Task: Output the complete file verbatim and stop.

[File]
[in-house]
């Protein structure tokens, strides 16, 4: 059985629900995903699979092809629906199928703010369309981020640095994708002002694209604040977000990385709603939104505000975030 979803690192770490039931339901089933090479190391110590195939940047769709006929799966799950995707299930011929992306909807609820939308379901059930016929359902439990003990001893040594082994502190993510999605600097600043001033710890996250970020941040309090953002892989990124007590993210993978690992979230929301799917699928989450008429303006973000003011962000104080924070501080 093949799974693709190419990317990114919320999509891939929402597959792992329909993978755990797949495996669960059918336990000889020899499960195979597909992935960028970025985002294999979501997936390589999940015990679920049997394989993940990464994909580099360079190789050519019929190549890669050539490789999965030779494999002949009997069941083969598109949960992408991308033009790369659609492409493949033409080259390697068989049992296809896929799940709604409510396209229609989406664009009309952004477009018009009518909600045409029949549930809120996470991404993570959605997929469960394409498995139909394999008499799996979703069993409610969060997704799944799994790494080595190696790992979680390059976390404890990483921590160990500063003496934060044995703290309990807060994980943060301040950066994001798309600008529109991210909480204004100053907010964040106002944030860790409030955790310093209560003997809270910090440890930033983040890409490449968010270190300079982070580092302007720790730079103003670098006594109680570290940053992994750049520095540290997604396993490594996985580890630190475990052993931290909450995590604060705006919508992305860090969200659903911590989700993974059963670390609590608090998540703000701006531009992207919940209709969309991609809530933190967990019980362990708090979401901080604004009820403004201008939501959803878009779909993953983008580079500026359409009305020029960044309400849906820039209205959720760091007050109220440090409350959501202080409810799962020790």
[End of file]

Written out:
[in-house]
């Protein structure tokens, strides 16, 4: 059985629900995903699979092809629906199928703010369309981020640095994708002002694209604040977000990385709603939104505000975030 979803690192770490039931339901089933090479190391110590195939940047769709006929799966799950995707299930011929992306909807609820939308379901059930016929359902439990003990001893040594082994502190993510999605600097600043001033710890996250970020941040309090953002892989990124007590993210993978690992979230929301799917699928989450008429303006973000003011962000104080924070501080 093949799974693709190419990317990114919320999509891939929402597959792992329909993978755990797949495996669960059918336990000889020899499960195979597909992935960028970025985002294999979501997936390589999940015990679920049997394989993940990464994909580099360079190789050519019929190549890669050539490789999965030779494999002949009997069941083969598109949960992408991308033009790369659609492409493949033409080259390697068989049992296809896929799940709604409510396209229609989406664009009309952004477009018009009518909600045409029949549930809120996470991404993570959605997929469960394409498995139909394999008499799996979703069993409610969060997704799944799994790494080595190696790992979680390059976390404890990483921590160990500063003496934060044995703290309990807060994980943060301040950066994001798309600008529109991210909480204004100053907010964040106002944030860790409030955790310093209560003997809270910090440890930033983040890409490449968010270190300079982070580092302007720790730079103003670098006594109680570290940053992994750049520095540290997604396993490594996985580890630190475990052993931290909450995590604060705006919508992305860090969200659903911590989700993974059963670390609590608090998540703000701006531009992207919940209709969309991609809530933190967990019980362990708090979401901080604004009820403004201008939501959803878009779909993953983008580079500026359409009305020029960044309400849906820039209205959720760091007050109220440090409350959501202080409810799962020790």